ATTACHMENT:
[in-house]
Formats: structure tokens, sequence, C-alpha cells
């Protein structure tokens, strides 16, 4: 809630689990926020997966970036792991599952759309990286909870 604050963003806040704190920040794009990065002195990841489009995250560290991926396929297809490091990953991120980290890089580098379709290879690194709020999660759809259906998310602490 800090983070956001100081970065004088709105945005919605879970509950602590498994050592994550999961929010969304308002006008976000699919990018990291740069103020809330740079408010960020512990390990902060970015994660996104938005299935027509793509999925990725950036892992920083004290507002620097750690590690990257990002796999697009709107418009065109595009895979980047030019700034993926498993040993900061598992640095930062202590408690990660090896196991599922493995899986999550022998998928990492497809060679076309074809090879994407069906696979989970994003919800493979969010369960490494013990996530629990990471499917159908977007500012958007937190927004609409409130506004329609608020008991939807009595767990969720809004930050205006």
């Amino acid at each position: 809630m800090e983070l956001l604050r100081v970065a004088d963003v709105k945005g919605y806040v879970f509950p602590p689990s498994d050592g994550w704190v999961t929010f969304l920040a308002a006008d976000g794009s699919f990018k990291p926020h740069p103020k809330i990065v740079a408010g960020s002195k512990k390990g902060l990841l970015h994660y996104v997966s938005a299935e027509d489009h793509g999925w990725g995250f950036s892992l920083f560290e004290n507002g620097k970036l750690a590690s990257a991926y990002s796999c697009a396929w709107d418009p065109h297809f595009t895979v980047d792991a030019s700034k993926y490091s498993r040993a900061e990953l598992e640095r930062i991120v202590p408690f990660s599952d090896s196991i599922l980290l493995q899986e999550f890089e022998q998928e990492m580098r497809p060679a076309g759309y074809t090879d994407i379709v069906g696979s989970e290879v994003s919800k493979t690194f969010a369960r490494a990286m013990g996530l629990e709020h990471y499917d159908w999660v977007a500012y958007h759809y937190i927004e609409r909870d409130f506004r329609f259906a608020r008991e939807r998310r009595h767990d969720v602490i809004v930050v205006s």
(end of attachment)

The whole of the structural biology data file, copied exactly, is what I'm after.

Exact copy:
[in-house]
Formats: structure tokens, sequence, C-alpha cells
């Protein structure tokens, strides 16, 4: 809630689990926020997966970036792991599952759309990286909870 604050963003806040704190920040794009990065002195990841489009995250560290991926396929297809490091990953991120980290890089580098379709290879690194709020999660759809259906998310602490 800090983070956001100081970065004088709105945005919605879970509950602590498994050592994550999961929010969304308002006008976000699919990018990291740069103020809330740079408010960020512990390990902060970015994660996104938005299935027509793509999925990725950036892992920083004290507002620097750690590690990257990002796999697009709107418009065109595009895979980047030019700034993926498993040993900061598992640095930062202590408690990660090896196991599922493995899986999550022998998928990492497809060679076309074809090879994407069906696979989970994003919800493979969010369960490494013990996530629990990471499917159908977007500012958007937190927004609409409130506004329609608020008991939807009595767990969720809004930050205006």
């Amino acid at each position: 809630m800090e983070l956001l604050r100081v970065a004088d963003v709105k945005g919605y806040v879970f509950p602590p689990s498994d050592g994550w704190v999961t929010f969304l920040a308002a006008d976000g794009s699919f990018k990291p926020h740069p103020k809330i990065v740079a408010g960020s002195k512990k390990g902060l990841l970015h994660y996104v997966s938005a299935e027509d489009h793509g999925w990725g995250f950036s892992l920083f560290e004290n507002g620097k970036l750690a590690s990257a991926y990002s796999c697009a396929w709107d418009p065109h297809f595009t895979v980047d792991a030019s700034k993926y490091s498993r040993a900061e990953l598992e640095r930062i991120v202590p408690f990660s599952d090896s196991i599922l980290l493995q899986e999550f890089e022998q998928e990492m580098r497809p060679a076309g759309y074809t090879d994407i379709v069906g696979s989970e290879v994003s919800k493979t690194f969010a369960r490494a990286m013990g996530l629990e709020h990471y499917d159908w999660v977007a500012y958007h759809y937190i927004e609409r909870d409130f506004r329609f259906a608020r008991e939807r998310r009595h767990d969720v602490i809004v930050v205006s």